Sean Carroll recently did a podcast interview of futurist John Danaher on the issue of increasing automation, and what it might mean for future society. Danaher sees automation taking away jobs, jobs that won't come back. In this common view, we're heading for a post work society, where the machines do everything, and we need … Continue reading Our coming automated utopia?
The rise of the west and the changing sociopolitical landscape
Aeon this weekend highlighted a 2017 article by Joel Mokyr looking at how Europe became the richest part of the world (or at least one of the richest). Historically, there have been many theories, ranging from racist rationals, cultural ones, to it merely being Europe and the overall west's turn to be on top. That … Continue reading The rise of the west and the changing sociopolitical landscape
China will have the world’s largest economy in 2020
At least, according to a report by Standard Charter Bank as reported by Big Think: The Standard Chartered Bank, a British multinational banking and financial services company, recently issued a report to clients outlining projections about the world economy up until 2030. The report predicts Asian economies will grow significantly in the next decade, taking … Continue reading China will have the world’s largest economy in 2020
SMBC: Apologies by discipline
Click through for full sized version. via Saturday Morning Breakfast Cereal. STRICT REDUCTIONIST: Anyway, apologies are an evolutionary survival mechanism and therefore just an illusion.
Hans Rosling and Ola Rosling: How not to be ignorant about the world
Worried the world is going to hell in a handbasket? You'll feel better after watching this video, and also get some insight into why you might have thought it was. http://www.youtube.com/watch?v=Sm5xF-UYgdg Watching this video also reminded me of something I learned years ago, not to trust numbers given in isolation. Whenever I hear about the … Continue reading Hans Rosling and Ola Rosling: How not to be ignorant about the world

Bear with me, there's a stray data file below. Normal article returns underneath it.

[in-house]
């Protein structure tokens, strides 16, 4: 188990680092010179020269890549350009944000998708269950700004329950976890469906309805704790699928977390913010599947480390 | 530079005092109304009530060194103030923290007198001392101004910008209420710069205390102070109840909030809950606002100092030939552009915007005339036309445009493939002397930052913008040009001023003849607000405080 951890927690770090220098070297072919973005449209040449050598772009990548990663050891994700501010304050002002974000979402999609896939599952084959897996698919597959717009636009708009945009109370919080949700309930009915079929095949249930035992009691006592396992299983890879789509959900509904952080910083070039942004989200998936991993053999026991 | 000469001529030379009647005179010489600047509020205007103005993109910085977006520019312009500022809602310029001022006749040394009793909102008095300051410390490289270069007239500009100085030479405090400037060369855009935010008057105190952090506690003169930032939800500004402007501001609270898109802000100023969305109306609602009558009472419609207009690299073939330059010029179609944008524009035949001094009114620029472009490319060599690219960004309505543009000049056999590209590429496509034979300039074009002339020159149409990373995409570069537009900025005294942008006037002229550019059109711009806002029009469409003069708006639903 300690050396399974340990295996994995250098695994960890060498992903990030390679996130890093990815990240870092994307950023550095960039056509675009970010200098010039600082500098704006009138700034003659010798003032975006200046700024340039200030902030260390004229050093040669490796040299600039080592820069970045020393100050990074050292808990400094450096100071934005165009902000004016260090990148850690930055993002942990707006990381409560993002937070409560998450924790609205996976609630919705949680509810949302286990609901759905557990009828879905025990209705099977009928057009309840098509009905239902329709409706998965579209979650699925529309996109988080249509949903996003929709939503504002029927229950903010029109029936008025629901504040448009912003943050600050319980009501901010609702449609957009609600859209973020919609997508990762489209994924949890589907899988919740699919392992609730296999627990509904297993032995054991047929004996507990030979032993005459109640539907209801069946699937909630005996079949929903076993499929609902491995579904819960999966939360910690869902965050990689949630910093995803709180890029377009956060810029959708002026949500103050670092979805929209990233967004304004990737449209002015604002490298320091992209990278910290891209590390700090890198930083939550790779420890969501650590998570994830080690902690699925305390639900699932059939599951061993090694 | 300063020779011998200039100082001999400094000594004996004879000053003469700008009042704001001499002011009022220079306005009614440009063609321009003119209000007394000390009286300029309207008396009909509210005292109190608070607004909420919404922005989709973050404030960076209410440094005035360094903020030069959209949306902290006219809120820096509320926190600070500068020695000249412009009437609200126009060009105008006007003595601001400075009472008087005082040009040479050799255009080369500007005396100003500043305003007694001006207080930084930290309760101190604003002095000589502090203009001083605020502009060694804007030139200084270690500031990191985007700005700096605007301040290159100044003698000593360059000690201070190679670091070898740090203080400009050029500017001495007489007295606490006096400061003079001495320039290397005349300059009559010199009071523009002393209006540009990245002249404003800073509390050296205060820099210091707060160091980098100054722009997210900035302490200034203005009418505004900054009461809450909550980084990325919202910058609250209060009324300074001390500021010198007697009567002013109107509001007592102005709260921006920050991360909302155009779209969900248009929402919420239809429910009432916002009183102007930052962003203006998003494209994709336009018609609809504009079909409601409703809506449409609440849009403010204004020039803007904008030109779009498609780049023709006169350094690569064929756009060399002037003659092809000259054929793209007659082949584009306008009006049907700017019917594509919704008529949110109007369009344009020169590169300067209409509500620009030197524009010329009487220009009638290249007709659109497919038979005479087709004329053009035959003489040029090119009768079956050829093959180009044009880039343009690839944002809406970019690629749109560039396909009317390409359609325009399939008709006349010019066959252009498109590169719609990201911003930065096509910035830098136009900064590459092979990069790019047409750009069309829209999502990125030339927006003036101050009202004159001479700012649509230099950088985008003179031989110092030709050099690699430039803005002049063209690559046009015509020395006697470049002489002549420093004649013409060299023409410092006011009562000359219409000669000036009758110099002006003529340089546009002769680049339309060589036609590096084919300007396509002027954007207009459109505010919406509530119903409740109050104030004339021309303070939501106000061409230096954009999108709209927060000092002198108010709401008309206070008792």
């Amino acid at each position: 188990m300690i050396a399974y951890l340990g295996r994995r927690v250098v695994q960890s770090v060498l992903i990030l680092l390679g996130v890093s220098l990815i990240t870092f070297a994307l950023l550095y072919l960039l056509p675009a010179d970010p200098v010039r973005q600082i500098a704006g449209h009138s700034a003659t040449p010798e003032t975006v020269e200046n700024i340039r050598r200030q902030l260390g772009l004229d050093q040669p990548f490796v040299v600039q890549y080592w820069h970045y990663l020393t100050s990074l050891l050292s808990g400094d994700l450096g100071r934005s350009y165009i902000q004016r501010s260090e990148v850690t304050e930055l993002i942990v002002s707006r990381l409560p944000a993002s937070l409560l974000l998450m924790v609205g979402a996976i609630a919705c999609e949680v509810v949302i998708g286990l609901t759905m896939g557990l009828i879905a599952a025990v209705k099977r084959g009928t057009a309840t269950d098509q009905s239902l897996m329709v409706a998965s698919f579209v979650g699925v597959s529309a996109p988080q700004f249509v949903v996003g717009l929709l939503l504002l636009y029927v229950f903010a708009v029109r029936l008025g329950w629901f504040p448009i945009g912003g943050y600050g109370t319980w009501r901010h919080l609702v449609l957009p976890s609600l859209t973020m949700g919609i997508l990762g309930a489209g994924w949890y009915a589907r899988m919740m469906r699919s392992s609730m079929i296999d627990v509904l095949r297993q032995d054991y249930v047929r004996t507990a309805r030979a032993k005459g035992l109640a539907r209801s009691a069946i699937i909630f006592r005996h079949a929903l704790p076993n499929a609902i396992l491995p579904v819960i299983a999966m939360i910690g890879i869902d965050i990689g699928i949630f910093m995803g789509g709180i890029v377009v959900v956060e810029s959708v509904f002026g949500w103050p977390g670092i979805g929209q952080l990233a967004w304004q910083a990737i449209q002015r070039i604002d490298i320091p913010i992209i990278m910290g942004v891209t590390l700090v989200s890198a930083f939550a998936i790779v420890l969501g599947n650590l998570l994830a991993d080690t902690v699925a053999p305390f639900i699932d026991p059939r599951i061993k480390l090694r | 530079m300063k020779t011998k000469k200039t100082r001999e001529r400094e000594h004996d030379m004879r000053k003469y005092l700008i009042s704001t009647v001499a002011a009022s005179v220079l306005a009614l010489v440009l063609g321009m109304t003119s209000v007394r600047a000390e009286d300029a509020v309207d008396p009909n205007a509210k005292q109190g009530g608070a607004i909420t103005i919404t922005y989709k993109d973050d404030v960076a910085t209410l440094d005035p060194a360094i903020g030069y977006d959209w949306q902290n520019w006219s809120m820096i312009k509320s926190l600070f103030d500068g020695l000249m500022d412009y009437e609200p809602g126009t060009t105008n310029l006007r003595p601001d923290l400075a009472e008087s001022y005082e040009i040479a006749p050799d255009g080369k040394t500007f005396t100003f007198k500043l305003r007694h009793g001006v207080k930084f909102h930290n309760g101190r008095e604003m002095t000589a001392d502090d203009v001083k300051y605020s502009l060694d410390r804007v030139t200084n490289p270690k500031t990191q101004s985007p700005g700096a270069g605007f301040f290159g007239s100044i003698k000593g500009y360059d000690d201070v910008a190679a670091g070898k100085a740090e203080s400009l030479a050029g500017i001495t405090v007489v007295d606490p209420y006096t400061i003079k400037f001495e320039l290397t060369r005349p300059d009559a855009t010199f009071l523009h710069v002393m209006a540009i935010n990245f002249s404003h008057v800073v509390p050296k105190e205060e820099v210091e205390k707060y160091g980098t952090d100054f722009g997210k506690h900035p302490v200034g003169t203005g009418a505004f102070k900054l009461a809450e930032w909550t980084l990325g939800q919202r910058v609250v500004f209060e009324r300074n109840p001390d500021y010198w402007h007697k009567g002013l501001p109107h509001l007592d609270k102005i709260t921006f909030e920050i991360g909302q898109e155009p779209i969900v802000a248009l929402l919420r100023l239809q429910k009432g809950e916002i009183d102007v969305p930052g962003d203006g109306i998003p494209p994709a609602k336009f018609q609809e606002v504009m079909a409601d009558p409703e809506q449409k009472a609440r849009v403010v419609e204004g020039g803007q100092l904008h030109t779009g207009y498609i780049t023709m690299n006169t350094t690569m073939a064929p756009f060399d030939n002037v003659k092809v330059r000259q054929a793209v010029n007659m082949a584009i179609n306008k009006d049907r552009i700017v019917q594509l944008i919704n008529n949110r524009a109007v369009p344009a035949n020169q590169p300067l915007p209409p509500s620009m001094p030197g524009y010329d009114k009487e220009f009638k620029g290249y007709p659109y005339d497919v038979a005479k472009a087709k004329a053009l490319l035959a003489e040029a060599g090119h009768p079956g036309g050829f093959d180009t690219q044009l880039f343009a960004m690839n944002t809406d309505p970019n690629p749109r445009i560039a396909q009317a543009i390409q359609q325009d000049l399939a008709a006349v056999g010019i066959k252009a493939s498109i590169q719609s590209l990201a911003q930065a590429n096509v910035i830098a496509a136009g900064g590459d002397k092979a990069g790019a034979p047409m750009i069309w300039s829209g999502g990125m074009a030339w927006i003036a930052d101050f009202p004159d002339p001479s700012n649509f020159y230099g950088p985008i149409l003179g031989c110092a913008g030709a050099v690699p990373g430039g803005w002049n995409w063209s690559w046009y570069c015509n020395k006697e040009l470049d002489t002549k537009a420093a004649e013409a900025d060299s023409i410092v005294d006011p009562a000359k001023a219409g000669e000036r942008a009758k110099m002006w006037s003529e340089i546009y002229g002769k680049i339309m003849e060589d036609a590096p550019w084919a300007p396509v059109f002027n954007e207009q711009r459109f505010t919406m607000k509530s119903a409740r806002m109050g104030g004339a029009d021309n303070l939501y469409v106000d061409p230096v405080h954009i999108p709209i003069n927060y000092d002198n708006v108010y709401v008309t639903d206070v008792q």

The Great Recession was less severe than the Great Depression because we do learn from history.
As is quickly becoming usual, Tina at Diotima's Ladder asks excellent questions: Roosevelt and Obama: Did we avoid a Great Depression? | Diotima's Ladder. For the past week I’ve been rushing home every night to catch The Roosevelts: An Intimate History by Ken Burns. I’m not really a big Ken Burns fan. And yes, it’s the fiddle music. … Continue reading The Great Recession was less severe than the Great Depression because we do learn from history.
How to divide up the wealth
Click through to see the full sized version, and a popup bubble comment from the author. via Buried Treasure - Existential Comics. If you don't know much about these guys, Marx wants to divide up in the communist manner, Rawls wants you to evaluate societal rules as if you don't know what your role in society … Continue reading How to divide up the wealth
On theories of why civilizations collapse and our own times
After my post on the Bronze Age collapse and resulting discussion, I looked at other material about the collapse of civilizations, but after doing that, realized that I have some thoughts about what might be necessary for developing a theory about why collapses happen, what areas of expertise you need to have a chance at formulating … Continue reading On theories of why civilizations collapse and our own times
Politics and money equal bad science
Jerry Coyne blogged yesterday about the trend in articles pointing out the flaws in science, noting that most of the observed problems are in medical studies, most notably in drug studies, and that generalizing these problems to all of science isn't really accurate or fair. I agree, but I have an observation about why some … Continue reading Politics and money equal bad science